Work is beginning this week on the demolition of the Tuolumne Street bridge over the Union Pacific Railroad tracks in downtown Fresno. But don’t expect to see any explosions or wrecking balls involved.
Instead, crews from demolition contractor J. Kroeker Inc. are taking a delicate, deliberate approach to the six-week process. The bridge, which Fresno public works director Scott Mozier said dates to the late 1940s or early 1950s, is coming down to be replaced by a new bridge with a higher clearance over the freight rail tracks as well as new high-speed passenger train tracks and the overhead electric lines that will power the trains.
The Kroeker company is a subcontractor hired by Tutor Perini/Zachry/Parsons, the construction consortium that is the prime contractor for the California High-Speed Rail Authority’s first 29-mile construction section between Fresno and Madera. In recent days, workers have been preparing for the demolition by installing “falsework” on the underside of the bridge to keep debris from falling onto the tracks. Kroeker project manager Brian Herrick said the work has taken several days longer than expected because his crews have to stop work every time a freight train passes by.
We’re about two or three days behind schedule because of the trains. We have to pull back every time a train comes through.
Brian Herrick, project manager for demolition subcontractor J. Kroeker Inc.
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Once that falsework is completed, Herrick said, the demolition will be a sort of “reverse construction,” starting by removing the pavement and deck on top of the bridge, then removing the support beans, and finally tearing down the reinforced concrete support columns.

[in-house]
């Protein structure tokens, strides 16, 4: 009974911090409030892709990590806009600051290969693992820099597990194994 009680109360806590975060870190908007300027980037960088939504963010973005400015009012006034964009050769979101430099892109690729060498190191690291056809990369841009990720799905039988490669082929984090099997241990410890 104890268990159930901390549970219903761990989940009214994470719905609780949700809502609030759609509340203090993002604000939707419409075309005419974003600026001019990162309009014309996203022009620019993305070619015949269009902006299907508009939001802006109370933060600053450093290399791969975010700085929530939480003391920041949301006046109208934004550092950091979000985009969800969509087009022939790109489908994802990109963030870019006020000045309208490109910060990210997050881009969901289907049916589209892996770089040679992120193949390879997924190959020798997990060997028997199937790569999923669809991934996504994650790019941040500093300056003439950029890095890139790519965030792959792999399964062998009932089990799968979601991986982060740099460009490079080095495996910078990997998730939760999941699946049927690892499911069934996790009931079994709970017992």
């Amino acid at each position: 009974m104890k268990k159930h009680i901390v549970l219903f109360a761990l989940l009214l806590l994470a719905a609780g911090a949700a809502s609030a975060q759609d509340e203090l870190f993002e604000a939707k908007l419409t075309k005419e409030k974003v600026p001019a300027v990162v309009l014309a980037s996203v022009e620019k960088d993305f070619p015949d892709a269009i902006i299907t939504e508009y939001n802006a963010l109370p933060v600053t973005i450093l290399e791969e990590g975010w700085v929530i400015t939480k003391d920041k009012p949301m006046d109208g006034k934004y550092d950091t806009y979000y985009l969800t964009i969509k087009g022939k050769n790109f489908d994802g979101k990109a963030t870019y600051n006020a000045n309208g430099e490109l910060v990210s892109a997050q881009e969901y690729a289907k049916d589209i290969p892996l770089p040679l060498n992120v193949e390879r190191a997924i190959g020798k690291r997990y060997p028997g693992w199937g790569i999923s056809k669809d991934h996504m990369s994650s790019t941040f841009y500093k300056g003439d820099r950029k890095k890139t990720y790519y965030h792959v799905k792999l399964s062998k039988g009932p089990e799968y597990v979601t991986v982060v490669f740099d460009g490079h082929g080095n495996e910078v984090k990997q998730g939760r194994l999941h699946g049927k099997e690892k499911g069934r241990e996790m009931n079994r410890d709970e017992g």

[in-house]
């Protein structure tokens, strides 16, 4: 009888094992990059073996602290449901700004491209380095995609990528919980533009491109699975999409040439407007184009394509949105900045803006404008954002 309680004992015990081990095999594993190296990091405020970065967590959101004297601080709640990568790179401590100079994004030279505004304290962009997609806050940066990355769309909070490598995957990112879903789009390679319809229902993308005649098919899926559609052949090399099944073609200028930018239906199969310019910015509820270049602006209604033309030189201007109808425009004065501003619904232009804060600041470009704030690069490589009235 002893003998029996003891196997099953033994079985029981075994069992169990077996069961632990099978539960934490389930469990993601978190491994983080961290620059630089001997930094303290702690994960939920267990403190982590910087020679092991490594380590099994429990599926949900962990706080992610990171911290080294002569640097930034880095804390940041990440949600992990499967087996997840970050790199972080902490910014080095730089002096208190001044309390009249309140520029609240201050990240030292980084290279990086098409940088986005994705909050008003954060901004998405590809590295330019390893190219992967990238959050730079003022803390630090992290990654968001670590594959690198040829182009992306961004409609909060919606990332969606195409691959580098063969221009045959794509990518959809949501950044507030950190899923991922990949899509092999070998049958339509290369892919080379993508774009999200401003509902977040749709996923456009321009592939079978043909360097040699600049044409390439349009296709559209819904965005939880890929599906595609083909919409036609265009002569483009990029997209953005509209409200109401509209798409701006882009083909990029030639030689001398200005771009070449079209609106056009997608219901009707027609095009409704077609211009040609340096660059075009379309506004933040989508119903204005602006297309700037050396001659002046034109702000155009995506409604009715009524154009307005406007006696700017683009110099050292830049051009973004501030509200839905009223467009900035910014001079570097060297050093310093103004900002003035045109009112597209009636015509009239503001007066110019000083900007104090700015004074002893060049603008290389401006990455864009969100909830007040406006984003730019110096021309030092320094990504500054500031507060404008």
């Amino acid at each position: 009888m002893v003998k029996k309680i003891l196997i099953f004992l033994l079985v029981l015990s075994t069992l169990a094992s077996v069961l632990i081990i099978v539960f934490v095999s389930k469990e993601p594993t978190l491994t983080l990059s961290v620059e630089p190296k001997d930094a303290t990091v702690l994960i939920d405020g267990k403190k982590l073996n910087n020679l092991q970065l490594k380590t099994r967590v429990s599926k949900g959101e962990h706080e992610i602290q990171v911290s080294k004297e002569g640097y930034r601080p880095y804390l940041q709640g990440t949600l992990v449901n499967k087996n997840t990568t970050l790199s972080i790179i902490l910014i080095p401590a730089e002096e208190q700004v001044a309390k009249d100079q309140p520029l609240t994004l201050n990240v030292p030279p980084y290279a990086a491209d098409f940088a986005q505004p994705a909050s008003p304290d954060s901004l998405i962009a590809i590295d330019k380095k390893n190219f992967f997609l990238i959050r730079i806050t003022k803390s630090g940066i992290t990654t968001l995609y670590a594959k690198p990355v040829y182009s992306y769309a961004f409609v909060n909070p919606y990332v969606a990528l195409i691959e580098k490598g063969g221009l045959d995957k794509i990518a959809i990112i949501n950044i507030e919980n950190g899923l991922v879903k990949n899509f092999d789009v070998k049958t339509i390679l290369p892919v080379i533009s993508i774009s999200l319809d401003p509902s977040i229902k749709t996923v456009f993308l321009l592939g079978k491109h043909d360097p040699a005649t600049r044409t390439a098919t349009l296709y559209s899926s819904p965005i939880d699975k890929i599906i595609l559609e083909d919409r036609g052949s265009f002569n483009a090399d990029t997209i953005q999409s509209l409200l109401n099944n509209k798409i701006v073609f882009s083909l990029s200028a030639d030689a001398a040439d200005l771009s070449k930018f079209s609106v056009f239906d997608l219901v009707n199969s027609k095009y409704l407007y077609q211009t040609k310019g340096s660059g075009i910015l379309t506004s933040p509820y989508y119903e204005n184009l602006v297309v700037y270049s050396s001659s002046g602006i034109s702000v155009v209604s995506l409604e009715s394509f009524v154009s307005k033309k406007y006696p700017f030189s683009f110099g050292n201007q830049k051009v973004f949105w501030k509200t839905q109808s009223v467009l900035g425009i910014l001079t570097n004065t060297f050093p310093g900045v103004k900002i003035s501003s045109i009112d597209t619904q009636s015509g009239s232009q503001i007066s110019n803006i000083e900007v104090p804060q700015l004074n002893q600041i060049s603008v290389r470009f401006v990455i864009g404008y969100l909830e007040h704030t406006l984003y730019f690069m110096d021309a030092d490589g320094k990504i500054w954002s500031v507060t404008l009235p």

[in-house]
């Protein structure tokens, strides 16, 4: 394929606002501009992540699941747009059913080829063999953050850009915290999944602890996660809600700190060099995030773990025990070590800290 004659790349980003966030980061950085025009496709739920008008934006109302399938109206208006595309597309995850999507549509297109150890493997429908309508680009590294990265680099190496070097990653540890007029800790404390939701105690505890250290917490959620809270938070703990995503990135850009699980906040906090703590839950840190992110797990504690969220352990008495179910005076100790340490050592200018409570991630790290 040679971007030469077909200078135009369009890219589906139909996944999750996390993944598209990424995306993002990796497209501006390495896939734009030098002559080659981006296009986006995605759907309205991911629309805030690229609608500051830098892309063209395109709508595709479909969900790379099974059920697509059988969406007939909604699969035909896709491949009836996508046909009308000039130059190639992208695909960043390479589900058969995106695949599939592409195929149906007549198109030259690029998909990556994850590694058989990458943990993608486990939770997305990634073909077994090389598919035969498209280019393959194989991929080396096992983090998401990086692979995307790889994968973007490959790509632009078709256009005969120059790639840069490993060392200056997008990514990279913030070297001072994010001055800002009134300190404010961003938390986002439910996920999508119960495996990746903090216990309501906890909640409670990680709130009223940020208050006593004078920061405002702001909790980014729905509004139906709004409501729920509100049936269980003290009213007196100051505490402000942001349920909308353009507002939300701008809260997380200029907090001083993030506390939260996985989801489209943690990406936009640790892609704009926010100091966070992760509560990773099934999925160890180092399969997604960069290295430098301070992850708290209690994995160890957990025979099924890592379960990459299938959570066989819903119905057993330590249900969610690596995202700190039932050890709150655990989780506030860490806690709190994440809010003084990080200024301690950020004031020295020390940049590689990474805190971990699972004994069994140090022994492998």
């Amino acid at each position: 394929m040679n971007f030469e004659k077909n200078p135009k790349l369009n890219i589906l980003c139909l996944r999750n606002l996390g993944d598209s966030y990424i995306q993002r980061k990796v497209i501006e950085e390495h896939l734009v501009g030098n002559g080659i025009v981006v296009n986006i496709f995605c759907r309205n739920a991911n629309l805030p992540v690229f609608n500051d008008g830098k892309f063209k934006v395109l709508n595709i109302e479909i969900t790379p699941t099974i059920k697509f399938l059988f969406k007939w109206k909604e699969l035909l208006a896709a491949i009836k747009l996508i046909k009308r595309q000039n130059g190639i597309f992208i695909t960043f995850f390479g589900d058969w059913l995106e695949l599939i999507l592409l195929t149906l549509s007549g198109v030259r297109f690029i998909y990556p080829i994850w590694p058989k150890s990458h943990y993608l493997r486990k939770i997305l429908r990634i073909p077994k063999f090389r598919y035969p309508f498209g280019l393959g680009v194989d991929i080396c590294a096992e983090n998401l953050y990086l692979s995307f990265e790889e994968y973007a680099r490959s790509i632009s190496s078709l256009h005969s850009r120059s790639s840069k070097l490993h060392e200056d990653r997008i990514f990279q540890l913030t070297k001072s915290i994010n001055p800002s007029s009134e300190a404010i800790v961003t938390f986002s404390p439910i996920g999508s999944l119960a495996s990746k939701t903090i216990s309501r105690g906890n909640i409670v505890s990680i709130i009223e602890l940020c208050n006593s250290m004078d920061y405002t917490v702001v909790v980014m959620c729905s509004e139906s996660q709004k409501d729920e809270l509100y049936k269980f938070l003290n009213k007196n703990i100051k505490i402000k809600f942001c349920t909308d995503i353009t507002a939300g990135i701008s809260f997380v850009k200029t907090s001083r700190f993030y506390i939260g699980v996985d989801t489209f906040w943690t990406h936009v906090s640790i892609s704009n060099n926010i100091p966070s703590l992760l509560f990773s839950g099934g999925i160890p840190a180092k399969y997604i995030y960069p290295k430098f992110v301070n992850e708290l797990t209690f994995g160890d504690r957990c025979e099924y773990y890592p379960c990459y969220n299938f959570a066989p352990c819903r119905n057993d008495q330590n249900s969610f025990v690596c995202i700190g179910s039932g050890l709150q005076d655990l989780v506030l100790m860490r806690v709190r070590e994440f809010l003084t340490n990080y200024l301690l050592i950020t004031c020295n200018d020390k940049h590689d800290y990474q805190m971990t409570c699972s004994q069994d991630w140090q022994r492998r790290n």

The old one-way bridge included two eastbound traffic lanes; by the end of this year, it will be a two-way street with only one lane in each direction.
The bridge demolition and replacement represent the first major construction work happening in downtown Fresno for the high-speed train project, said Diana Gomez, the rail authority’s Central Valley regional director. By the end of this month, Gomez said, crews will begin work on a trench that will eventually carry the high-speed tracks under Belmont Avenue and Highway 180 north of downtown Fresno. Workers have already started marking out the path of an elevated viaduct south of downtown Fresno to take the high-speed trains up and over Golden State Boulevard, Cedar Avenue, Highway 99 and North Avenue as the tracks head south toward Hanford along the BNSF Railway line. “We’re looking at the start of work there in the first week of February, if not sooner,” Gomez said.
By mid-February, she added, workers are expected to begin clearing land for a pair of roadway overpasses on Avenue 12 east of Madera, one for the BNSF Railway tracks, another for the nearby high-speed train tracks.